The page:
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Set Session Limits

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Set Session Limits

Pre-requisites

Session limits

Session limits allow orchestrators and transcoders to manage transcoding capacity. When session limits are set properly, orchestrators and transcoders will be able to maximize work received while also protecting against performance degradation due to overload.

By default, the session limit on orchestrators and transcoders is set to 10. Whenever the number of concurrent sessions goes above this, orchestrators return an OrchestratorCapped error to the broadcaster and transcoders will stop receiving work from orchestrators. The appropriate session limit will vary depending on available hardware and bandwidth.

Calculate session limits

Calculate the session limit based on (1) transcoding hardware and (2) bandwidth as explained below, and take the minimum of the two. Finally, pass it through the -maxSessions parameter to your node as explained above.

The bandwidth and computational power needed to transcode a video stream varies with the source video and requested outputs' configuration. Thus any session limit estimate only serves as a ballpark, and you may want to tweak it after some real use on the network.

The steps below assume that the incoming streams are configured with the most-commonly found Adaptive Bitrate (ABR) ladder on the network. You may calculate it similarly for a different ABR ladder.

Evaluate hardware

The following assumes that you have livepeer_bench installed and have the common output rendition configuration stored in a file called transcodingOptions.json.

You can use the following script to benchmark transcoding for a range of concurrent sessions:

#!/bin/bash
for i in {1..20}
do
    ./livepeer_bench \
        -in bbb/source.m3u8 \
        -transcodingOptions transcodingOptions.json \
        -nvidia 0 \ # Only required for transcoding with Nvidia GPUs
        -concurrentSessions $i |& grep "Duration Ratio" >> bench.log
done

If you are transcoding with multiple identical Nvidia GPUs, benchmarking with a single GPU should suffice and then you can multiply the limit for a single GPU by the number of available GPUs. If you are transcoding multiple different Nvidia GPUs, you should benchmark each unique GPU and determine a limit that is specific to that GPU.

You can adjust the loop range ({1..20}) to reflect the maximum number of concurrent sessions that you want to benchmark. If the real-time duration is still below 1.0 at 20 maximum concurrent sessions then you should increase the maximum number of concurrent sessions. If you are transcoding with a CPU, you will likely want to adjust the maximum number of concurrent sessions to a smaller value (i.e. 5).

You will see the final output in a file called bench.log:

| * Real-Time Duration Ratio * | <Ratio> |    // Concurrent Session Count 1
| * Real-Time Duration Ratio * | <Ratio> |    // Concurrent Session Count 2
...
| * Real-Time Duration Ratio * | <Ratio> |    // Concurrent Session Count 20

The recommendation for determining a hardware level limit is to use the concurrent sessions value of the last log indicating that the real-time duration ratio X was less than or equal 0.8 which leaves a ~20% buffer for upload/download within real-time.

Evaluate bandwidth

The most common output rendition configuration found on the network is (assuming source is 1080p30fps):

+------------------------+----------+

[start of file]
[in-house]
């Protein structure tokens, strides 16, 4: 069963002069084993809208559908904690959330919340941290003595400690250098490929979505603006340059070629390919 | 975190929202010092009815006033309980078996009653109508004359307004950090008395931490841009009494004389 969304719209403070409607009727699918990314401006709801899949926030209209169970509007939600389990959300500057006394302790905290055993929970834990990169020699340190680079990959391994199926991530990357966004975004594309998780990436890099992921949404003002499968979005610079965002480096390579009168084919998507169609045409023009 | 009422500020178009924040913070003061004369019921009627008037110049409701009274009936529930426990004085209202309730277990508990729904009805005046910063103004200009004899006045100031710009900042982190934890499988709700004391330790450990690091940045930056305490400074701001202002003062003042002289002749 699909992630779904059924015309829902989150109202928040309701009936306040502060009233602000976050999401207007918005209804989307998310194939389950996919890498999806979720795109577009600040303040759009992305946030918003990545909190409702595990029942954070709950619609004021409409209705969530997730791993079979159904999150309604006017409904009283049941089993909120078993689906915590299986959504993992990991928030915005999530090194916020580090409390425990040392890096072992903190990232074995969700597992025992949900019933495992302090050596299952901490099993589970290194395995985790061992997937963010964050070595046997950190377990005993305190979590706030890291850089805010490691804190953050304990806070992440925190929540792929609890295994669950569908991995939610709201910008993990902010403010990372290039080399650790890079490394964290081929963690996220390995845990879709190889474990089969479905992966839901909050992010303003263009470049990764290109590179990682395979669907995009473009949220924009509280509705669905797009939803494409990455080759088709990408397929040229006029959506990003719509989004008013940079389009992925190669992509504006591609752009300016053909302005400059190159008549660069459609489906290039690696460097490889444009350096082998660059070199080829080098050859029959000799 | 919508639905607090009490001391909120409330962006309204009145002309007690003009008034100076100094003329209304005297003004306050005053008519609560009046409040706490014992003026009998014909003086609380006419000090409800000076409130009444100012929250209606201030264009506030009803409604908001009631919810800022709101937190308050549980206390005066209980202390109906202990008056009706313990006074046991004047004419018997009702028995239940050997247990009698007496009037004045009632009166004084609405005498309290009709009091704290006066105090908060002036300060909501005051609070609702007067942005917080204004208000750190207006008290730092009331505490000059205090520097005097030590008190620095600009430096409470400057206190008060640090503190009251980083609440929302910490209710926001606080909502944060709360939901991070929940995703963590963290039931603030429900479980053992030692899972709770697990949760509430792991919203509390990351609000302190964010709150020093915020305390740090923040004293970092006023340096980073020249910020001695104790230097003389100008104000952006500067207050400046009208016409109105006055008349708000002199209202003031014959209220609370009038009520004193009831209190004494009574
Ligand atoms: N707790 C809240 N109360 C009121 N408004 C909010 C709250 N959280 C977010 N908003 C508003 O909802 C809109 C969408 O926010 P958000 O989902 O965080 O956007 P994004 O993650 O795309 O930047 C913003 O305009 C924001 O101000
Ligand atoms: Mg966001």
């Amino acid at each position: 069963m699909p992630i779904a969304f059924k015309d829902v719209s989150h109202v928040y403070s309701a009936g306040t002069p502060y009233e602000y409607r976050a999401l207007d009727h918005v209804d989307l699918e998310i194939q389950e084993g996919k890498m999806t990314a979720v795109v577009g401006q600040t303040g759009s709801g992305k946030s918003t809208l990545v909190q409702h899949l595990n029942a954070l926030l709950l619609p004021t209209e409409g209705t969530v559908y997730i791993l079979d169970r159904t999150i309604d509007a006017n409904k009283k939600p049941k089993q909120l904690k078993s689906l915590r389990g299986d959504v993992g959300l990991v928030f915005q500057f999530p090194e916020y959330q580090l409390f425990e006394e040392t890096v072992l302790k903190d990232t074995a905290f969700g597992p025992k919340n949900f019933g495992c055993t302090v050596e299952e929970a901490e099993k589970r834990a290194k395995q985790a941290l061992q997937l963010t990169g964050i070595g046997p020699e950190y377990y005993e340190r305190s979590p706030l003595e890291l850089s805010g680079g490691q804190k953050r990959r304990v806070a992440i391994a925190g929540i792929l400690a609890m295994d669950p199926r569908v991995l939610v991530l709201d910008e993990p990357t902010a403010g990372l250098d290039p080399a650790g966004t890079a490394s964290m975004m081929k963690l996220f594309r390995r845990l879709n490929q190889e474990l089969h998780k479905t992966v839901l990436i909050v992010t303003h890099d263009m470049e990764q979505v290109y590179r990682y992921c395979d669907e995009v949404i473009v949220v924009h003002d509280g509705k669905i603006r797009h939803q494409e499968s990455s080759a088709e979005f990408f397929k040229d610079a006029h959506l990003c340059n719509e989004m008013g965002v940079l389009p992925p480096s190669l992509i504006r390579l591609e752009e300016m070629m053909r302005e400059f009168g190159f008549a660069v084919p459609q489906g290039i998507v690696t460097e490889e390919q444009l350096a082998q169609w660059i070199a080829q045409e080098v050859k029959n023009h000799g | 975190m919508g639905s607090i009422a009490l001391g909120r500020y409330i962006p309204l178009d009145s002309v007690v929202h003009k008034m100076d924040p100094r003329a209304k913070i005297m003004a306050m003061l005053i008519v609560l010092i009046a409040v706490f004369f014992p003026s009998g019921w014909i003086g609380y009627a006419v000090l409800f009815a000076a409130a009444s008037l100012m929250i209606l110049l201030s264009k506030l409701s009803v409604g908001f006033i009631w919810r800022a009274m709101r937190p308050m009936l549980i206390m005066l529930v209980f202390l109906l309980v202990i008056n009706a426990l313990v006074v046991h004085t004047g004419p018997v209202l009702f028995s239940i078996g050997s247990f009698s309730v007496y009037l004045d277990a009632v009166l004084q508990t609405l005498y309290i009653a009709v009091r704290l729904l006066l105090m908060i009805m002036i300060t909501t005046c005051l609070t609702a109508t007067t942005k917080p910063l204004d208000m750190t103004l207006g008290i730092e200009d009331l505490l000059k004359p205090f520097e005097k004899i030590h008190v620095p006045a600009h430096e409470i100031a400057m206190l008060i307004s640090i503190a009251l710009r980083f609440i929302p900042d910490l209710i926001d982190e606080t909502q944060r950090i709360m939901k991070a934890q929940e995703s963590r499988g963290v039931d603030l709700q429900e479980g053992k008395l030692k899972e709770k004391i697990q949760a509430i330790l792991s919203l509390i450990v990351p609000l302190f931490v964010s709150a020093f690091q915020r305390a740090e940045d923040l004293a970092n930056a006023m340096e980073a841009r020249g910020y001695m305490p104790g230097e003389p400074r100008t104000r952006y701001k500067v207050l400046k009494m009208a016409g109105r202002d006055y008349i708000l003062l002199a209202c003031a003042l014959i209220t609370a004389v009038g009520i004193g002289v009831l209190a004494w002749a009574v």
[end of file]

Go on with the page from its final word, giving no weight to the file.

| Resolution & Fps       | Bitrate  |
+========================+==========+
| 1080p30fps             | 6000kbps |
+------------------------+----------+
| 720p<source>fps        | 3000kbps |
+------------------------+----------+
| 480p<source>fps        | 1600kbps |
+------------------------+----------+
| 360p<source>fps        | 800kbps  |
+------------------------+----------+
| 240p<source>fps        | 250kbps  |
+------------------------+----------+

For a single stream you will require 6000 kbps for downloading the source rendition and 5600 kbps for uploading the output renditions. Thus, you will roughly need:

Download Bandwidth = 6 Mbps Per Stream

Upload Bandwidth = 5.6 Mbps Per Stream

To get an idea of the number of streams you can handle, divide the above from your network provider's limits. For example a typical broadband connection with upstream/downstream of 100 Mbps should serve ~16 streams reliably. You can probably stretch it by ~20% more as not all streams' segments would be processed at the same time. You may want to refer to some suggestions in the bandwidth requirements around testing your available upload/download bandwidth.

Derive a session limit based on hardware and bandwidth

Once you have calculated a hardware level limit and a bandwidth level limit, take the minimum of the two and use that as your session limit which is set via the -maxSessions flag.

Session management in orchestrators and transcoders is still constantly being improved so in practice, your mileage may vary with this approach - you may find that your orchestrator or transcoder performance may be better or worse with a higher session limit. Further experimentation with tweaking the session limit values after performing real work on the network is recommended.

Set session limits

The -maxSessions flag is used to set session limits on both orchestrators and transcoders.

Example of sessing the session limit to 30 for a combined orchestrator and transcoder (other flags omitted):

livepeer \
    -orchestrator \
    -transcoder \
    -maxSessions 30

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Benchmark Transcoding

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Monitor Metrics

Pre-requisitesSession limitsCalculate session limitsEvaluate hardwareEvaluate bandwidthDerive a session limit based on hardware and bandwidthSet session limits